3. 3. officer within thirty days after he acts. Upon conclusion of the administrative appeal, theaggrieved party has another thirty days to appeal to circuit court. Admittedly, the Taylors did not appeal to the circuit court within thirty days after theCommission authorized a division of the Johnson property. Neither did they file anadministrative appeal from the zoning officers decision to grant a building permit for thesecond of the two lots purchased by the Dukes from Johnson. The Taylors, however,insist that the circuit court misinterpreted KRS 100.347, and that its time limit has notbegun to run. Because the Commission violated the zoning ordinances noticerequirements and subdivision restrictions, they say, Page 620its action in approving the division of the Johnson property into two lots is not final underKRS 100.347(5). In Minton v. Fiscal Court of Jefferson County, Ky.App., 850 S.W.2d 52 (1992), thisCourt faced a similar claim of inadequate notice of a zoning hearing. Several personsopposed to a rezoning asserted, among other things, that the zoning commission hadfailed to comply with statutory notice requirements before considering a zoning change.The statute invoked, KRS 100.214(2), requires notice by first-class mail to variousproperty owners when a hearing is to be held to consider a proposed zoning change.While some affected property owners did not receive notice of the hearing by mail, legalnotices were printed in newspapers and signs advising of the hearing were posted on theproperty. The objecting property owners argued, and this Court agreed, that noticerequirements for hearings for zone changes are generally viewed as mandatory andjurisdictional. Nevertheless, the Court said, "noncompliance with proceduralrequirements may be excusable or curable, such as when there has been actual notice andno material prejudice." Id. at 54 (Citations omitted). The Court went on to say that priorto the enactment of KRS 100.182 in 1984, failure to abide by statutory noticerequirements deprived a planning commission of authority to act and rendered its actionsvoid ab initio. With the passage of KRS 100.182, the failure of a planning and zoningcommission to strictly comply with the procedural provisions of the zoning statutes nolonger voids its actions. That statute provides that: All other provisions of this chapter to the contrary notwithstanding, nocomprehensive plan, land use or zoning regulation, subdivision regulation, publicimprovements program, or official map regulation shall be invalidated in its entirety forfailure to strictly comply with any procedural provision of this chapter or with therequirements of KRS Chapter 424 in making any publication required to be made underthis chapter, unless a court finds that the failure to strictly comply with any proceduralrequirement results in material prejudice to the substantive rights of an adversely affectedperson and that such rights cannot be adequately secured by any remedy other than
  4. 4. invalidating the comprehensive plan, land use or zoning regulation, subdivisionregulation, public improvements program, or official map regulation in its entirety. Applying the statute, the Court held that the objecting landowners had not beenmaterially prejudiced by noncompliance with the notice requirements because they had"actively participated at the hearing level and beyond." 850 S.W.2d at 55. According to the Morgantown zoning ordinance, the Taylors are property ownersentitled to notice via first-class mail of a hearing to consider a request to subdivideproperty adjacent to theirs. No notice was given and, in fact, no hearing in which theycould have participated was held. Still, the action of the Commission in approving thesubdivision of Johnsons property is not void if the Taylors had actual notice that theCommission intended to act on Johnsons application and an opportunity to participate ina hearing on the application. Here, if the allegations of the complaint are to be believed,they had no notice at all of the Commissions intended action. They only learned that theCommission had acted when construction began on the second of the Dukes two lots. The circuit court primarily relied on Burns v. Peavler, Ky.App., 721 S.W.2d 715(1986), to support its decision that the Taylors circuit court challenge to the issuance of abuilding permit for the second of the Dukes lots came too late. In Burns, a propertyowner sued challenging the issuance of building permits by a county planning and zoningcommission for erection of multifamily dwellings on a tract of land zoned for single ordouble occupancy. This Court held that the property owner, by failing to timely appeal tothe board of adjustment, was precluded from filing suit in circuit court. The Courtobserved that:An appealing party [is] given thirty (30) days from the date of notice of the determinationof the enforcement officer in which to file an appeal with the board of Page 621adjustment. KRS 100.261. If the appeal to the board of adjustment [is] unsuccessful, thestatutes provide[ ] a further appeal to circuit court from final actions of the board. KRS100.347. Again, the moving party is required to file his action within thirty (30) days.(Original emphasis.) Id. at 717. Significantly for this case, the Court concluded by saying that: As pointed out previously, it is not seriously doubted that the initial position of theenforcement officer was incorrect. In any event, it was incumbent upon Burns to appealto the Board of Adjustment within 30 days from first learning of the [hearing] officersdecision. (Emphasis supplied.) Id. at 718.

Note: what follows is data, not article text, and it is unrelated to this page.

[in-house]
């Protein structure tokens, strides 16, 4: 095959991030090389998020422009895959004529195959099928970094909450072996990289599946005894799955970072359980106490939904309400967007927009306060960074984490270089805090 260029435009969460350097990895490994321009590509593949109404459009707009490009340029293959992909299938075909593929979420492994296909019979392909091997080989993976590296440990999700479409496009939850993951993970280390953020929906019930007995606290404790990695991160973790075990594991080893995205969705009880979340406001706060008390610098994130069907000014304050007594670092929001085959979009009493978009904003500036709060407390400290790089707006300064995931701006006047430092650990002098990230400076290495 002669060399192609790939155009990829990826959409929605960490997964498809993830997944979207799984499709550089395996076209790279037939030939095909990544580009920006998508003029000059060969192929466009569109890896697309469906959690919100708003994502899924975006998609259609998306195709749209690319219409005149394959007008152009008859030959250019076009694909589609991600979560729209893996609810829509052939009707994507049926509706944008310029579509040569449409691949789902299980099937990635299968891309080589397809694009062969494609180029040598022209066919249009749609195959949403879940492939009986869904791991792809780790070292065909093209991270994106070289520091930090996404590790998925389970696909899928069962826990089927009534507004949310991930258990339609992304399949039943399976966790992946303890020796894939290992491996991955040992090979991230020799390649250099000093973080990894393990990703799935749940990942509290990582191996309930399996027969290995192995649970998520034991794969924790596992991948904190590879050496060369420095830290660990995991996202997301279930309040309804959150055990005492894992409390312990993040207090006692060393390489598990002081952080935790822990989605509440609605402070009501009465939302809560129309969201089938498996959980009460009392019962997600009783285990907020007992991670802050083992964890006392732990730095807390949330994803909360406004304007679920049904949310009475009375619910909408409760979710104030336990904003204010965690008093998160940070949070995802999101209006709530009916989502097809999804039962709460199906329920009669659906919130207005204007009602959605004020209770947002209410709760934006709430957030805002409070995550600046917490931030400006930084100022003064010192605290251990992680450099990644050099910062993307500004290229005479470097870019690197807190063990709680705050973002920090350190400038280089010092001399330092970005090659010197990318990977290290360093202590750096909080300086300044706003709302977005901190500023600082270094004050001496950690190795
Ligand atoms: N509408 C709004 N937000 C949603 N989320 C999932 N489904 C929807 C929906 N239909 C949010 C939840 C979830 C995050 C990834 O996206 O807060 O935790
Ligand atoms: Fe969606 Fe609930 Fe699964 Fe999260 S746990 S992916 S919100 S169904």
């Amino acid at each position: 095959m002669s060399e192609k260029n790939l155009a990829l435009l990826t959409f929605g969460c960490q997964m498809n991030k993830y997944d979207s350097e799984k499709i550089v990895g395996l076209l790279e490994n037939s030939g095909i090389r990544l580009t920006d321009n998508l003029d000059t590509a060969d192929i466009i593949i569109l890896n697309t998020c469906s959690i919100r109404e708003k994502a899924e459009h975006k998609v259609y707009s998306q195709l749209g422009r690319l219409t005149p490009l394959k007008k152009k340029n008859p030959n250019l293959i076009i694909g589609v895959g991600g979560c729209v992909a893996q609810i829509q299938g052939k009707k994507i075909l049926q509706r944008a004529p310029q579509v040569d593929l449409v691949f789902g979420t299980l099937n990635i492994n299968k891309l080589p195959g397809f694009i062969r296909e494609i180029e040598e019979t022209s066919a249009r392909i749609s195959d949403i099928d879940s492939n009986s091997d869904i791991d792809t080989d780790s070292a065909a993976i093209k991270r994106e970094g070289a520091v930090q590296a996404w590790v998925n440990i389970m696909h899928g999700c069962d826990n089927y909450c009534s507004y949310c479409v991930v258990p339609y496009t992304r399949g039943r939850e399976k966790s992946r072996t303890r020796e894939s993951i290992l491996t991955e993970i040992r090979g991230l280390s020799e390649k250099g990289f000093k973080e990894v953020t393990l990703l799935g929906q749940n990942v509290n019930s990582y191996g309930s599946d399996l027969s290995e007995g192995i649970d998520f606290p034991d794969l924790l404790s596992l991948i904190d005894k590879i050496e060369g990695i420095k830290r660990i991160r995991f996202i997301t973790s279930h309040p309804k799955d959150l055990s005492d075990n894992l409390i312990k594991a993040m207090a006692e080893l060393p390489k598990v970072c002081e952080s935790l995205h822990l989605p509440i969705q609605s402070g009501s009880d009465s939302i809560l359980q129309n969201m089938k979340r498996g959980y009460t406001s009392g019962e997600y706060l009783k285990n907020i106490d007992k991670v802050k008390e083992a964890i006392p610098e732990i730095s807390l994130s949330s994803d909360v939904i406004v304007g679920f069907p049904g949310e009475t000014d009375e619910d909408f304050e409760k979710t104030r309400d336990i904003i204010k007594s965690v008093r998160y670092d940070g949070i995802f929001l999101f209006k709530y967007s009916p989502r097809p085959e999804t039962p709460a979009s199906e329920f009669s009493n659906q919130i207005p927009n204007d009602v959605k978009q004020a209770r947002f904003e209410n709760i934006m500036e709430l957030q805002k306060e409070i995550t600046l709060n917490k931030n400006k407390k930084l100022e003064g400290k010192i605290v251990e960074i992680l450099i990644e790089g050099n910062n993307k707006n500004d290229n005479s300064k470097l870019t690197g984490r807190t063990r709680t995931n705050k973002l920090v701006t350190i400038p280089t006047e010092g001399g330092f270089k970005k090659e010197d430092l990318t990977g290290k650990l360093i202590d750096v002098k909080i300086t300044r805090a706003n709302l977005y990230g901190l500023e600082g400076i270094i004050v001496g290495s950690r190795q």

5. 5. This Court has often emphasized that one seeking review of administrative decisionsmust strictly follow the applicable procedures. Id. at 717; Musser v. Leon CoalProcessing Co., Ky.App., 560 S.W.2d 833 (1978). Since an appeal from an administrativedecision is a matter of legislative grace and not a right, the failure to follow the statutoryguidelines for an appeal is fatal. The cases interpreting KRS 100.347 are clear thataggrieved parties must bring their grievances to the appropriate appeals panel,administrative or judicial, in a timely fashion. It is true that the Taylors had no prior notice that the Commission was to considerapproving the subdivision of Johnsons property at one of its meetings and no concurrentknowledge that the Commission had acted. But it is equally true that they did haveknowledge that the property had been subdivided and that a building permit authorizingconstruction of the second of two houses on the property had been granted not later thanMay 18, 1993. It will be remembered that it was on that date that their attorney first wroteto Joel Duke protesting that the construction then in progress violated the Morgantownzoning ordinance and regulations. Although the Taylors may not have been able to appealfrom the Commissions "final action" within thirty days following the Johnsonssubdivision approval or within thirty days of the zoning administrators grant of abuilding permit, there was no impediment to an appeal after they learned of theCommissions action and of the zoning administrators grant of a permit. Since they didnot appeal within thirty days after they first learned of the decisions, their present actioncomes to late. Burns v. Peavler, supra. In these circumstances, we have no choice but to affirm the judgment dismissing theTaylors complaint. All concur.---------Notes:[1] Section 4.045 of the Morgantown zoning ordinance requires lots zoned R-3 to containnot less than 8,000 square feet. Interestingly, the Taylors lot contains but 4,500 squarefeet. Presumably, their home was built on the lot prior to the effective date of theMorgantown zoning ordinance.[2] The Taylors complaint was filed on July 23, 1993.---------